This stunning tapestry of environments, of coral reefs, mangrove and rain forest, and pristine beaches, is home to flagship species such as the leatherback, king cobra and several endemic species such as the Andaman krait. After many years of herp surveys and studies in parts of the archipelago, the Croc Bank set up ANET in 1989 on five acres of land in Wandoor on the southern tip of South Andaman island. Apart from its ongoing studies and conservation work, ANET has a well-developed environmental education program for local and mainland visitors and groups. In 2019, the Croc Bank handed over ANET to the wonderful conservation NGO Dakshin Foundation, which has been its partner in the Islands for the last decade. Thank you Dakshin for the seamless transition, and for taking our vision forward so rigorously. Click here for more information on ANET. Visit the ANET website
In 2005, Croc Bank founder Rom Whitaker’s dream came true: and a research base was set up in the heart of King Cobra country. With 11, 000 mm of rainfall annually and home to a range of wildlife from the tiger to the tiny, little-studied uropeltids, this is a biodiversity hotspot par excellence. Today it is a full-fledged facility under a field director who is a native of this pristine forest in the Western Ghats. A highlight of current research activities is a second phase of radio-tracking King Cobras to shed light on their habits, range, and conservation needs. Find out more about ARRS:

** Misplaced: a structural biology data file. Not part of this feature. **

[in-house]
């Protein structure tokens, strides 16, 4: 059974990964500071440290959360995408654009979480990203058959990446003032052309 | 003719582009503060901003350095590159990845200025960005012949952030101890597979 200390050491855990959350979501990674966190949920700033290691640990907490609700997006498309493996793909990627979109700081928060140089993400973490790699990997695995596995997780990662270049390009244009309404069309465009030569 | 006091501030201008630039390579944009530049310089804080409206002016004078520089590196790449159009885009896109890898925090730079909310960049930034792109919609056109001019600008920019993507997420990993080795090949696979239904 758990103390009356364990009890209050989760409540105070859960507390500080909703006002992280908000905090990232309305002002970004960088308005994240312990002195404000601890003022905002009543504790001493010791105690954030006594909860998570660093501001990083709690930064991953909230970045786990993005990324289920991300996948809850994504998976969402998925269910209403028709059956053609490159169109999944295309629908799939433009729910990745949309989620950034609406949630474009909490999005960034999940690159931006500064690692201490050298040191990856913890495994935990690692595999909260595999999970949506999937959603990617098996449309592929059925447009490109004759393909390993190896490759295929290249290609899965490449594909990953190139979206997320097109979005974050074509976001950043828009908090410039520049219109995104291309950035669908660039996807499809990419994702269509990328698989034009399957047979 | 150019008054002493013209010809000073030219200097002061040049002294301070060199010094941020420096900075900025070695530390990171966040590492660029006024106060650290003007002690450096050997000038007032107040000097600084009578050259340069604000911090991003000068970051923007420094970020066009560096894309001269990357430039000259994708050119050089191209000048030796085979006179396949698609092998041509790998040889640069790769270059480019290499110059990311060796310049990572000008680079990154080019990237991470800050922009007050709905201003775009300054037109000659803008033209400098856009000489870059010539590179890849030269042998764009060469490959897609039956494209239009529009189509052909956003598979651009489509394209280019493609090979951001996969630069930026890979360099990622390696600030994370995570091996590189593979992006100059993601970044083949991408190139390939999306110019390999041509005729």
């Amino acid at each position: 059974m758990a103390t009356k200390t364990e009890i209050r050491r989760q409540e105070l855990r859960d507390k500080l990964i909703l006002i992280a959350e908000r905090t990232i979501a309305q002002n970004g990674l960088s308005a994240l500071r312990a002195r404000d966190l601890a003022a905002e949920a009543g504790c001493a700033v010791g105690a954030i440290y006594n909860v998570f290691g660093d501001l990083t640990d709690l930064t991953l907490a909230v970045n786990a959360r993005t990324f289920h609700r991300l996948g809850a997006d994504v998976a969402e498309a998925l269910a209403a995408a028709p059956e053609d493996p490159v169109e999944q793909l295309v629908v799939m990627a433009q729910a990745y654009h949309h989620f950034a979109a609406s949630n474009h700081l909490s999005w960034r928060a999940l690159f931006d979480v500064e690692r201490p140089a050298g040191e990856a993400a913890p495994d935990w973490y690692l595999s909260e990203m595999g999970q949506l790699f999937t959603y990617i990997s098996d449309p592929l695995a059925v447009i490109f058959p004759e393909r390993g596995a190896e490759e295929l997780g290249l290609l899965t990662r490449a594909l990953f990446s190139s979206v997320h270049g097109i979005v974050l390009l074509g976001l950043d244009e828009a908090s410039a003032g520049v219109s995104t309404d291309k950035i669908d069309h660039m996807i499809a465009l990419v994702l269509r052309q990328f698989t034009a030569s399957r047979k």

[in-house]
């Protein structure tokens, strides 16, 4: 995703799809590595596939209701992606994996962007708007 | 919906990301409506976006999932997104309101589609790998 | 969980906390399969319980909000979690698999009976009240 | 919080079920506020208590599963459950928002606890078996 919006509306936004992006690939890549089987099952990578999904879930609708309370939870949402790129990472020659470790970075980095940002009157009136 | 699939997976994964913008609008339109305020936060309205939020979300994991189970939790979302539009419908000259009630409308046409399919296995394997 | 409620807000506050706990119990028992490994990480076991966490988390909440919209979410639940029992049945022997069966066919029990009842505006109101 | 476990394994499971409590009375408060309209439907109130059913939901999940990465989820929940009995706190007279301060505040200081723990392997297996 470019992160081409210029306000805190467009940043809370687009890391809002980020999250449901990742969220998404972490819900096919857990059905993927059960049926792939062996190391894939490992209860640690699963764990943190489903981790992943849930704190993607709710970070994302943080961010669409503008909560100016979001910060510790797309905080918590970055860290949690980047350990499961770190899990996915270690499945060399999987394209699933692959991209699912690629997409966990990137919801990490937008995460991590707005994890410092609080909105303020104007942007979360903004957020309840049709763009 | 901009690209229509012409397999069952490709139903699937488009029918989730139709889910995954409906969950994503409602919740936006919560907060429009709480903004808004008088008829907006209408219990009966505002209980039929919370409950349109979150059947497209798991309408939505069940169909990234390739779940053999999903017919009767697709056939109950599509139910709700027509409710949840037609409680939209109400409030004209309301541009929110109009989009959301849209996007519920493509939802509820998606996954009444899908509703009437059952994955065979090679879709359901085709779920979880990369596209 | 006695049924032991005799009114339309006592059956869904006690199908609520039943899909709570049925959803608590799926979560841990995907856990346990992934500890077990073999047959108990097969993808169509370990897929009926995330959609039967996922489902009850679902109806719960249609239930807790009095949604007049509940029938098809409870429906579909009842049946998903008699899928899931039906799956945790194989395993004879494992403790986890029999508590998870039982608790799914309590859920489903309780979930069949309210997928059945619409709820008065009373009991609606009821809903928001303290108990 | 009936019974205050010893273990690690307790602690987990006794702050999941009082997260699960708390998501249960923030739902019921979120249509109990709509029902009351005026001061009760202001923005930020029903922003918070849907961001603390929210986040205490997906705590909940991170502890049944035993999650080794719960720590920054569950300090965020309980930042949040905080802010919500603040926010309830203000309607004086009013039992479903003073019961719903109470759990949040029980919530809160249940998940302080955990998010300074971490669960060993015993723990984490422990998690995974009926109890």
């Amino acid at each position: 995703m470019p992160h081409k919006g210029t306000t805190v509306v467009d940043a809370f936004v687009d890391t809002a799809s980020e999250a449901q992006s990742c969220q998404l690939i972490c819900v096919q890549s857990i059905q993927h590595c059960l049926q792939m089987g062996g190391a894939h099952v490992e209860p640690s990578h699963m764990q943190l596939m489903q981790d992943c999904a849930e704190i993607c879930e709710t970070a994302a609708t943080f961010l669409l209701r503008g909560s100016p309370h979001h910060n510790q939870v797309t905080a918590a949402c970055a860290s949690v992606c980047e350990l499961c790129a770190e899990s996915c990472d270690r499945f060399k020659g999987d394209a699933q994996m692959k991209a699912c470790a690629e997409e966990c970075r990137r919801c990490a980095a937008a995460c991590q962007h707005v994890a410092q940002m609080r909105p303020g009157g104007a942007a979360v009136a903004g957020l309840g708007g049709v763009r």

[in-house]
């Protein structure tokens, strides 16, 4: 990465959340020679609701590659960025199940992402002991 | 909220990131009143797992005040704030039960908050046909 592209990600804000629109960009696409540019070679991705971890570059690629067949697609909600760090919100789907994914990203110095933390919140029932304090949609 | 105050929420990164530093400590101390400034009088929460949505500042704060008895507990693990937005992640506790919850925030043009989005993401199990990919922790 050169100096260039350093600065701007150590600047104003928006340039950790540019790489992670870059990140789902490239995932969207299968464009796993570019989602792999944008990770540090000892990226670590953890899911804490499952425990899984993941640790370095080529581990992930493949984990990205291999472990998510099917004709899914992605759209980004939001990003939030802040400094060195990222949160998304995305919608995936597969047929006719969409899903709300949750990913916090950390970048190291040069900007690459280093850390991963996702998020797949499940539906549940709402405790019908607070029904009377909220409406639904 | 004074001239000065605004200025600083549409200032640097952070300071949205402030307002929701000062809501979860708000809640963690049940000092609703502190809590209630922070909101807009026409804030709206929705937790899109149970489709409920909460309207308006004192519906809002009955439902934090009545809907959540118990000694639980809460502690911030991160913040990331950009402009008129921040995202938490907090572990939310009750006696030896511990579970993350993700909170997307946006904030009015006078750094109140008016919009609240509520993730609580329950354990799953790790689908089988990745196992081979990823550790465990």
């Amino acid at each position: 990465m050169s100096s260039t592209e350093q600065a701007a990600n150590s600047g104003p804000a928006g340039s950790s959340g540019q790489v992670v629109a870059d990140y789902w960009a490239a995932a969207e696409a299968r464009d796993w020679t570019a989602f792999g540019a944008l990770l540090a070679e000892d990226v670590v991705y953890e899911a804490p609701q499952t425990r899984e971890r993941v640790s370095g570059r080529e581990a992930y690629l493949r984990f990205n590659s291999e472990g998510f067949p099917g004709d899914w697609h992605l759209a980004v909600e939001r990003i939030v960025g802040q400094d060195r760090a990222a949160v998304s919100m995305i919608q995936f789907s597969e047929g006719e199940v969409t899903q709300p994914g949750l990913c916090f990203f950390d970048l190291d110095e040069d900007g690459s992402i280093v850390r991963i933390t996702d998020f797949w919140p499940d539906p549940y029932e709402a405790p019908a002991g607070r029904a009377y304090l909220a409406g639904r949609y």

One of the kick-starters for the establishment of the Croc Bank were the precariously low numbers of gharial in the 1970s. Breeding pairs were collected from zoos by the Croc Bank and other zoos and the government brought in legislation to safeguard the species and its shirking habitat. But just when things began to look brighter for this unique crocodilian, nearly a quarter of the wild population died in 2007, probably from secondary chemical poisoning. In response to this, the Croc Bank played a lead role in forming the Gharial Conservation Alliance (now known as the Gharial Ecology Project), a group of crocodile experts dedicated to saving the gharial. By then, the world renowned croc biologist Dr Jeffery Lang, who had been associated with the Croc Bank since the 80s, was becoming interested in the species’ biology and began an intensive study which continues till today. Read more about this- the Gharial Ecology Project-Click here.